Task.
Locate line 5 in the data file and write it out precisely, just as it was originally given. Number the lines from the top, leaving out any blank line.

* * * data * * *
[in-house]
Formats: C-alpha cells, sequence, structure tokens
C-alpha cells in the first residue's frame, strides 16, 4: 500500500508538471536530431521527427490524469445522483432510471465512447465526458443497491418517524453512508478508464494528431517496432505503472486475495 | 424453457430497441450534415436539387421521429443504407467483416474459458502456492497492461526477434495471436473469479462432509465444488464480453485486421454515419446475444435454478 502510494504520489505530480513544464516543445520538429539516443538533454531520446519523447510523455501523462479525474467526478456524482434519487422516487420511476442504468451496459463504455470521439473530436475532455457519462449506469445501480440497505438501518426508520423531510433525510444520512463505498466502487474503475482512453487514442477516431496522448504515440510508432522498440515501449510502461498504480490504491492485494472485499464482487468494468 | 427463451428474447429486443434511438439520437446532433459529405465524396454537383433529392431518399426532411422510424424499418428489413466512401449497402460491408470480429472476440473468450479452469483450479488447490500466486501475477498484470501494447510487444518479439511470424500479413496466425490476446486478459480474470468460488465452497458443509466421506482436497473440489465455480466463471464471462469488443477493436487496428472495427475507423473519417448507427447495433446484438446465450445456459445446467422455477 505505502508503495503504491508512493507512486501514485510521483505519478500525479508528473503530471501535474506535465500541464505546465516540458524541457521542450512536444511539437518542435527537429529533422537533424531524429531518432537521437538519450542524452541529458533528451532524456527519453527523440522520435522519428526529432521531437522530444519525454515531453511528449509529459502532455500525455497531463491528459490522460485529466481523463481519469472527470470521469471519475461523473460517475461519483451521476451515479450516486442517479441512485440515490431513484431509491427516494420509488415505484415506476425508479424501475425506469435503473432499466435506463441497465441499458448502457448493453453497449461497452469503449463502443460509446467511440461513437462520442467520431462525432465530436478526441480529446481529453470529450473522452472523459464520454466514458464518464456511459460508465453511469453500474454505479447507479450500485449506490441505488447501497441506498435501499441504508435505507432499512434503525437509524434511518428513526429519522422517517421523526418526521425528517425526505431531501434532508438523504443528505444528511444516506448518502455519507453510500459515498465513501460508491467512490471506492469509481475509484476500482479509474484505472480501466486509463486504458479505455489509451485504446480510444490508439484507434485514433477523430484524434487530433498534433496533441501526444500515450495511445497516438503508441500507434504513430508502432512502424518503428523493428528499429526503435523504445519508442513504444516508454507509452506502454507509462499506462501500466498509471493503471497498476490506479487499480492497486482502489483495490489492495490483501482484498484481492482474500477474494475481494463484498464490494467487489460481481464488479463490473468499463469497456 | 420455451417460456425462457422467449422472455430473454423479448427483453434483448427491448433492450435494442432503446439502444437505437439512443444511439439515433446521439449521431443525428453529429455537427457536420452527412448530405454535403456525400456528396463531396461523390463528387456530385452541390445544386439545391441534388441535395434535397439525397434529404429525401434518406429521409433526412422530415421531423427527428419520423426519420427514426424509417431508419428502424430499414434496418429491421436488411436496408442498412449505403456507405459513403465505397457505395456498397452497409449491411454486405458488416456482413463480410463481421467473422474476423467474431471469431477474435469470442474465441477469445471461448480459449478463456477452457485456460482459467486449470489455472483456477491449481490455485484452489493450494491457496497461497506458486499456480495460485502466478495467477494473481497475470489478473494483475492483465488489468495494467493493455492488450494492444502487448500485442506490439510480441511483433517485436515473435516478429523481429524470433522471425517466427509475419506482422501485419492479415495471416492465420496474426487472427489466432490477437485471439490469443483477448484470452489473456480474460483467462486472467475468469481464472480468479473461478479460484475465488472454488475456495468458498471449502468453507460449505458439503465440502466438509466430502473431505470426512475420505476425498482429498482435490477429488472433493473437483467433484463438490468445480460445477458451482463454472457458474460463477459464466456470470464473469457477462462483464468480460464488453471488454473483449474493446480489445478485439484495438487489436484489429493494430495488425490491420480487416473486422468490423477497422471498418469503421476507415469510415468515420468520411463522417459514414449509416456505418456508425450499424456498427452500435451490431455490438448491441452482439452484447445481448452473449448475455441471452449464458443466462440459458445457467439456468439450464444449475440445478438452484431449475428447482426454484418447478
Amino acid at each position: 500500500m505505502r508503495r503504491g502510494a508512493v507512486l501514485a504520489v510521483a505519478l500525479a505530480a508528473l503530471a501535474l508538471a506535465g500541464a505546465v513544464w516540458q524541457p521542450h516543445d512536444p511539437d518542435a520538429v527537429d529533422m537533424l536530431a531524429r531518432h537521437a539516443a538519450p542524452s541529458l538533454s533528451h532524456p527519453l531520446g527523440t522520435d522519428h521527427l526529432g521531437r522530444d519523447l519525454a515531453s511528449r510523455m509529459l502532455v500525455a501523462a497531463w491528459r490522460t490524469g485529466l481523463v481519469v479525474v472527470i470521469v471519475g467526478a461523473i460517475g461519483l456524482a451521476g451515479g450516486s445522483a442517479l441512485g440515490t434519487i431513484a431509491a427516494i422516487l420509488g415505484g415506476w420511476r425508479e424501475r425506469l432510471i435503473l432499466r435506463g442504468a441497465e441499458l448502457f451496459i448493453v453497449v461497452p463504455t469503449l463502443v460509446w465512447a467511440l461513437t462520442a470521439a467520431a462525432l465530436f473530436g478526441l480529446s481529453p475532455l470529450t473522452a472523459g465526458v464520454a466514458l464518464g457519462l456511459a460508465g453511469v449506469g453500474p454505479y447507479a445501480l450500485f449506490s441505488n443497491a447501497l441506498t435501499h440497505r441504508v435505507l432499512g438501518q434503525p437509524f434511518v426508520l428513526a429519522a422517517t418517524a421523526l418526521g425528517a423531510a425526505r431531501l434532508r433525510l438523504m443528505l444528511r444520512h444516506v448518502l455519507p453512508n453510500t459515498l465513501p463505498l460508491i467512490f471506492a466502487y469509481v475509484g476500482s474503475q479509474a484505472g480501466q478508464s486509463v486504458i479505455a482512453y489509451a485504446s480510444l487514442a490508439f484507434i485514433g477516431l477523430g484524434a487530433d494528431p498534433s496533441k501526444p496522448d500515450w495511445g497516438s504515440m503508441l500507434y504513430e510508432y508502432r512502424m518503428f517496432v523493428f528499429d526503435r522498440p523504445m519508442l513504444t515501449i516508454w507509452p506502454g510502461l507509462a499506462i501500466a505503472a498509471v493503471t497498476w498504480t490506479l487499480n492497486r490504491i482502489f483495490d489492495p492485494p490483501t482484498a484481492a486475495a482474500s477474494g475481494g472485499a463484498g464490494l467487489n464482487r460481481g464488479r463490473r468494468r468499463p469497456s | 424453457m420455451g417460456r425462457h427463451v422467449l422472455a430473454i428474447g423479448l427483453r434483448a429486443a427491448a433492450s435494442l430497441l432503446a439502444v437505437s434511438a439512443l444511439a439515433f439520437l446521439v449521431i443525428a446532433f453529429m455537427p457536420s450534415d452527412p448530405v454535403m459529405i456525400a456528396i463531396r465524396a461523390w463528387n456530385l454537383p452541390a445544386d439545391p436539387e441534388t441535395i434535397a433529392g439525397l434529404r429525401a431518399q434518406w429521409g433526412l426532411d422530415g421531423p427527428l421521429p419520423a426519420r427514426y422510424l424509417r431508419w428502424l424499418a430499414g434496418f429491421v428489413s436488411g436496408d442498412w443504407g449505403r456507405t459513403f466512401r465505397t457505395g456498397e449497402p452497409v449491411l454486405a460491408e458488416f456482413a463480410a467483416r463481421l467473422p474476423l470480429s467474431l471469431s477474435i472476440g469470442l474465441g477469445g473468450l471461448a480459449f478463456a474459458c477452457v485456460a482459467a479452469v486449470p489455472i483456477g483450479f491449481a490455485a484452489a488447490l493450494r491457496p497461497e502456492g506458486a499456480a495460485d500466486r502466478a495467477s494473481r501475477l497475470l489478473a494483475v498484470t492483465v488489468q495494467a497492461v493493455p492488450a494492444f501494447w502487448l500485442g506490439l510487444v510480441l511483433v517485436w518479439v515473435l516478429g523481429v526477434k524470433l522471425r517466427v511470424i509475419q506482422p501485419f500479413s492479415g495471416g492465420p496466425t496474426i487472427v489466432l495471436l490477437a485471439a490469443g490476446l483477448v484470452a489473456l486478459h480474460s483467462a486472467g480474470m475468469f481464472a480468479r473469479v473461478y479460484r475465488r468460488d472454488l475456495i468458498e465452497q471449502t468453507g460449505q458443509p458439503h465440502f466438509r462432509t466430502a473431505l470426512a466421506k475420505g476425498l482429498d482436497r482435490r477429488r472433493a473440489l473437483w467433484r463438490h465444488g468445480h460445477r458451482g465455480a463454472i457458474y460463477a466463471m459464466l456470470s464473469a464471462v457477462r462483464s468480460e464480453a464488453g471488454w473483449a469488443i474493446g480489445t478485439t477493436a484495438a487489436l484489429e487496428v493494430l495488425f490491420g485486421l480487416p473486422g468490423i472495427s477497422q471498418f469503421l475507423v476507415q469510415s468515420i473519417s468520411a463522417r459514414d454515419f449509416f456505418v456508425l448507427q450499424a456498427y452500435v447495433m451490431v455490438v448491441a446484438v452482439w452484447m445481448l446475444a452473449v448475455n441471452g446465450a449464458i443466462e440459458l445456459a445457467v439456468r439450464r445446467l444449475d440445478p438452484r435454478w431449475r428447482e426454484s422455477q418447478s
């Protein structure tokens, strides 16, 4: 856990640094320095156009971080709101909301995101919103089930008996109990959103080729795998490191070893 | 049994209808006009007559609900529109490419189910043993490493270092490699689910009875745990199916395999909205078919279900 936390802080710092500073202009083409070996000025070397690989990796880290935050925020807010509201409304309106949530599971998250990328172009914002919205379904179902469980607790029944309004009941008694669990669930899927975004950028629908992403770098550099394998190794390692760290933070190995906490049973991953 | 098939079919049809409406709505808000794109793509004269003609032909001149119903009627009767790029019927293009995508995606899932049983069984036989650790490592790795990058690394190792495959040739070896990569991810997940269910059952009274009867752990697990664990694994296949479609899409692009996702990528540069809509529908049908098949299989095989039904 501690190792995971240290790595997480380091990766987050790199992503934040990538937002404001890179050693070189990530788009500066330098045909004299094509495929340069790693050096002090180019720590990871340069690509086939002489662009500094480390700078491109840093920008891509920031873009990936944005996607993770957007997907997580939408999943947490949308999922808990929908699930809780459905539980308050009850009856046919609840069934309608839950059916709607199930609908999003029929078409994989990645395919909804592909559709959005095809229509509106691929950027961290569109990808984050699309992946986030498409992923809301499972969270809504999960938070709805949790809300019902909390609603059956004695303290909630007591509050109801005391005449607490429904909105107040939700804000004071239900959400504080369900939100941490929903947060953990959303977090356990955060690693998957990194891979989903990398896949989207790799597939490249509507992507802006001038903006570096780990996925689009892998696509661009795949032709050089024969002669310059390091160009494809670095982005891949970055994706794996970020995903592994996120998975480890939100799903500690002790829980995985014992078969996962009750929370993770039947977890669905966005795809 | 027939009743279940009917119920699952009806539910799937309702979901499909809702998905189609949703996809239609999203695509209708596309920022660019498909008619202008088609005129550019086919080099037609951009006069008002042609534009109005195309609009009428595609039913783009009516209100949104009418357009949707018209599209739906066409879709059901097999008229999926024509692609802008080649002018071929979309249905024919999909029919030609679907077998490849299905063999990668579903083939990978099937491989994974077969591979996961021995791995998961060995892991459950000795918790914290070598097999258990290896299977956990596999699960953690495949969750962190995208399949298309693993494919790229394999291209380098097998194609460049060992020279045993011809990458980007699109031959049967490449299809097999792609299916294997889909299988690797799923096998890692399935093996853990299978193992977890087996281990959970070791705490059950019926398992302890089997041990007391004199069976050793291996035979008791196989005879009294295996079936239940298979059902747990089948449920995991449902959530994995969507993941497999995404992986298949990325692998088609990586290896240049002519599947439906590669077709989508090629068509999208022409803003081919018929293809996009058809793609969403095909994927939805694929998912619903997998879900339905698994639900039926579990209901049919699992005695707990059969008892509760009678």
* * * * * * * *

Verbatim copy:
């Protein structure tokens, strides 16, 4: 856990640094320095156009971080709101909301995101919103089930008996109990959103080729795998490191070893 | 049994209808006009007559609900529109490419189910043993490493270092490699689910009875745990199916395999909205078919279900 936390802080710092500073202009083409070996000025070397690989990796880290935050925020807010509201409304309106949530599971998250990328172009914002919205379904179902469980607790029944309004009941008694669990669930899927975004950028629908992403770098550099394998190794390692760290933070190995906490049973991953 | 098939079919049809409406709505808000794109793509004269003609032909001149119903009627009767790029019927293009995508995606899932049983069984036989650790490592790795990058690394190792495959040739070896990569991810997940269910059952009274009867752990697990664990694994296949479609899409692009996702990528540069809509529908049908098949299989095989039904 501690190792995971240290790595997480380091990766987050790199992503934040990538937002404001890179050693070189990530788009500066330098045909004299094509495929340069790693050096002090180019720590990871340069690509086939002489662009500094480390700078491109840093920008891509920031873009990936944005996607993770957007997907997580939408999943947490949308999922808990929908699930809780459905539980308050009850009856046919609840069934309608839950059916709607199930609908999003029929078409994989990645395919909804592909559709959005095809229509509106691929950027961290569109990808984050699309992946986030498409992923809301499972969270809504999960938070709805949790809300019902909390609603059956004695303290909630007591509050109801005391005449607490429904909105107040939700804000004071239900959400504080369900939100941490929903947060953990959303977090356990955060690693998957990194891979989903990398896949989207790799597939490249509507992507802006001038903006570096780990996925689009892998696509661009795949032709050089024969002669310059390091160009494809670095982005891949970055994706794996970020995903592994996120998975480890939100799903500690002790829980995985014992078969996962009750929370993770039947977890669905966005795809 | 027939009743279940009917119920699952009806539910799937309702979901499909809702998905189609949703996809239609999203695509209708596309920022660019498909008619202008088609005129550019086919080099037609951009006069008002042609534009109005195309609009009428595609039913783009009516209100949104009418357009949707018209599209739906066409879709059901097999008229999926024509692609802008080649002018071929979309249905024919999909029919030609679907077998490849299905063999990668579903083939990978099937491989994974077969591979996961021995791995998961060995892991459950000795918790914290070598097999258990290896299977956990596999699960953690495949969750962190995208399949298309693993494919790229394999291209380098097998194609460049060992020279045993011809990458980007699109031959049967490449299809097999792609299916294997889909299988690797799923096998890692399935093996853990299978193992977890087996281990959970070791705490059950019926398992302890089997041990007391004199069976050793291996035979008791196989005879009294295996079936239940298979059902747990089948449920995991449902959530994995969507993941497999995404992986298949990325692998088609990586290896240049002519599947439906590669077709989508090629068509999208022409803003081919018929293809996009058809793609969403095909994927939805694929998912619903997998879900339905698994639900039926579990209901049919699992005695707990059969008892509760009678």